2. Academic Records

Phillips' third-grade report card from the 1994-1995 academic year showed that he received primarily D's and F's in his core subjects. Phillips' report card further indicated that he needed improvement in the following areas: self-control, listening, following directions, completing assignments, doing homework, and putting forth effort.

An Individualized Education Program ("IEP") report from June 1995, following Phillips' completion of the third grade, indicated that Phillips' reading skills were at the third grade level and his math skills were approaching the second grade level. The report recommended learning disabled classes for 400, out of a total of 1500, minutes per week. The report indicated that prior intelligence testing had demonstrated that Phillips was functioning in the low average intelligence range. The report noted that Phillips "got along" with his sibling, had a "fair relationship" with his classmates, and "played well with others,"

On October 19, 1995, Phillips' fourth grade teacher, Ms. Audrey Ware, completed a School Activities Questionnaire ("SAR") with respect to Phillips. Ware noted that Phillips did not have any significant problems relating to his classmates or with his concentration on academic tasks. Ware reported that Phillips received one-on-one attention in some areas and that he received special help in reading.

An IEP report from February 1996 indicated that Phillips' reading skills were at the first grade level, and his spelling and math skills were close to the second grade level. Phillips' reported deficiency areas included: cognitive skills, auditory processing, long-term memory, visual motor skills and fine motor skills. With the articulated goals of improving Phillips' reading and math skills, the report recommended that Phillips' placement in learning disabled classes increase from 400 to 600 hours per week, then to 900, then to 1300 minutes per week the following academic year, Therefore, per the IEP's recommendation, beginning in September 1996, when Phillips was to start the fifth grade, he would be placed in a self-contained special education classroom for 1300 minutes per week. The remaining 200 minutes per week were allocated for other non-core curriculum such as art, gym, music and library, as well as lunch and recess.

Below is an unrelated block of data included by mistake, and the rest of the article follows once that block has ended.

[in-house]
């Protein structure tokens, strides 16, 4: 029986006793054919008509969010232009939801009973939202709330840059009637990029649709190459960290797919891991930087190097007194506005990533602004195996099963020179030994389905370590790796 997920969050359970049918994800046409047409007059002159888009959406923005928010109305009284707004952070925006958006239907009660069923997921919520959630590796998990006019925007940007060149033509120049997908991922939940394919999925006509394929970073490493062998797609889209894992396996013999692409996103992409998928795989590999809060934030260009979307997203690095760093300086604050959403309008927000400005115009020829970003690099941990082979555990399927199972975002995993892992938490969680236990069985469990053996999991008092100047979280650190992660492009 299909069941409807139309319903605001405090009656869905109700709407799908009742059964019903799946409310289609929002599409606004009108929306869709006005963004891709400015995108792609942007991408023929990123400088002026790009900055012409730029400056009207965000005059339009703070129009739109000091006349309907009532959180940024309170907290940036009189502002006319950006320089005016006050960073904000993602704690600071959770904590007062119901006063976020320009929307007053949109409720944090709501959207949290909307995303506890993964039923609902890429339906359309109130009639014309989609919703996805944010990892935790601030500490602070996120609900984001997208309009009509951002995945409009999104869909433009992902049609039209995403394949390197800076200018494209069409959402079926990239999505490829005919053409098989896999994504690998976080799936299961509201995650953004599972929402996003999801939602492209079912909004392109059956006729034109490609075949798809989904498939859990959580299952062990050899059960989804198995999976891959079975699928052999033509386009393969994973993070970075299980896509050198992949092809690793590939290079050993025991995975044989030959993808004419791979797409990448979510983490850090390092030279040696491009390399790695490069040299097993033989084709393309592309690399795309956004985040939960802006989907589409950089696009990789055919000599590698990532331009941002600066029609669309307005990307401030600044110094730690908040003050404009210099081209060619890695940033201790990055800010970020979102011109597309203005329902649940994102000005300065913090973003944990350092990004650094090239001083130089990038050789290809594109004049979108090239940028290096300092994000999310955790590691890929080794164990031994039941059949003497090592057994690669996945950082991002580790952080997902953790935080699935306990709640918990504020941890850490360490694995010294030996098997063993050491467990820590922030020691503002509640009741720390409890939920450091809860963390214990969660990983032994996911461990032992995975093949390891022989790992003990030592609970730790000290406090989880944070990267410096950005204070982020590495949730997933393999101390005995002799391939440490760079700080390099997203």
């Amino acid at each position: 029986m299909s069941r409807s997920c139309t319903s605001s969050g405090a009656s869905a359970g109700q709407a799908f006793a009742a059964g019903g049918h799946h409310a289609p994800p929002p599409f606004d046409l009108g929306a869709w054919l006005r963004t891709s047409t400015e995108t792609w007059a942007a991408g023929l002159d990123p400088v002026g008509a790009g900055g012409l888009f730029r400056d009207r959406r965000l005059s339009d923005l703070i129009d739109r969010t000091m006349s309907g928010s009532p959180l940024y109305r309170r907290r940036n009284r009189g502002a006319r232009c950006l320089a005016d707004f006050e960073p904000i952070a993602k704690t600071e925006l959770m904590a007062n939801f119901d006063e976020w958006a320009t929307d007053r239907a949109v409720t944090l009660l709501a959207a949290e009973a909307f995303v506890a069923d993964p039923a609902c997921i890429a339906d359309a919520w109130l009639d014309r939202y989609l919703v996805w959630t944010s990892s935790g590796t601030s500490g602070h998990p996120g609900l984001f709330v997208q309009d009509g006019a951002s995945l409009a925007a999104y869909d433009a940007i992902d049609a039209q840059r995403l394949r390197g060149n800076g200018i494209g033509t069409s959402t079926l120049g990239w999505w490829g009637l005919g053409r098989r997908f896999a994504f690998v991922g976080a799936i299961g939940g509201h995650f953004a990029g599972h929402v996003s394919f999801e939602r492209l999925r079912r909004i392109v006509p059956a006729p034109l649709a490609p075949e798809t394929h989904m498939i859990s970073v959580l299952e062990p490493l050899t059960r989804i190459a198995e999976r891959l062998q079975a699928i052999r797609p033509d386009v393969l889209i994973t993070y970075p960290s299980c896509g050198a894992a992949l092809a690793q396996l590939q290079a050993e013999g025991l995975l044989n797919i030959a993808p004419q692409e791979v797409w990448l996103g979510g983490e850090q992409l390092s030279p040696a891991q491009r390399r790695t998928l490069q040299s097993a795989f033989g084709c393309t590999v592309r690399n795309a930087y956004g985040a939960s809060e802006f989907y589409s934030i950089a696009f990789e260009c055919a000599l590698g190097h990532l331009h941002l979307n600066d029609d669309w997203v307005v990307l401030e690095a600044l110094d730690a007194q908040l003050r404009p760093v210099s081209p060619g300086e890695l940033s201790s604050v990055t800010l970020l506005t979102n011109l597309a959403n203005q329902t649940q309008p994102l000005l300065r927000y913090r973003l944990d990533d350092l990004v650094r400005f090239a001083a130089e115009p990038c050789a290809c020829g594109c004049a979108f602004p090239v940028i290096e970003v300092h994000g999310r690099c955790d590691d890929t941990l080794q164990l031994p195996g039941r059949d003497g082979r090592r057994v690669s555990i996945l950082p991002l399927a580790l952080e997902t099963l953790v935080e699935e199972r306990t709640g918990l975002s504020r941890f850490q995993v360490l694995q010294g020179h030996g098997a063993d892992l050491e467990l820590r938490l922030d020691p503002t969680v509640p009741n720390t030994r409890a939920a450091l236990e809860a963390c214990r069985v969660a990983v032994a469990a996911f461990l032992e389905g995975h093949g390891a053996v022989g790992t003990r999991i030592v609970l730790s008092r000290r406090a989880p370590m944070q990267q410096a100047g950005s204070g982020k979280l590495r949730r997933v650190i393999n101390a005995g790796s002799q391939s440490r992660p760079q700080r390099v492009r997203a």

Phillips' fourth-grade report card again reported primarily D's and F's in the core subjects and indicated that improvement was needed in the following areas: completing assignments, participating in class activities, doing homework, and putting forth effort.

On January 7, 1998, Phillips' sixth-grade teacher, Joanne Abelman, completed another SAR for Phillips. She reported that Phillips was in a self-contained learning disability curriculum. Abelman reported that Phillips was functioning at the third grade level in reading and at the fourth grade level in math. She indicated that Phillips had a short attention span and rushed through his work. She graded Phillips' ability to work independently as "very poor." She noted that Phillips did not respond well to change or to constructive criticism. Finally, with respect to Phillips' behavior, Abelman reported that he had minor behavioral problems when interacting with peers, but generally was respectful of authority.

Phillips had another IEP assessment during the sixth grade, on January 27, 1997. The IEP report indicated that Phillips' deficient areas included: cognitive skills, auditory processing, long term memory, visual motor skills, fine motor skills and his relationship with his peers. Phillips' individualized program called for positive reinforcement, encouragement and praise, small groups, repeat directions and shorter tasks.

Phillips' report card for the sixth grade, or the 1997-1998 academic year, reported D's and F's in the core subjects of reading, writing, spelling and math. The report card indicated that improvement was needed in the following areas: listening, ...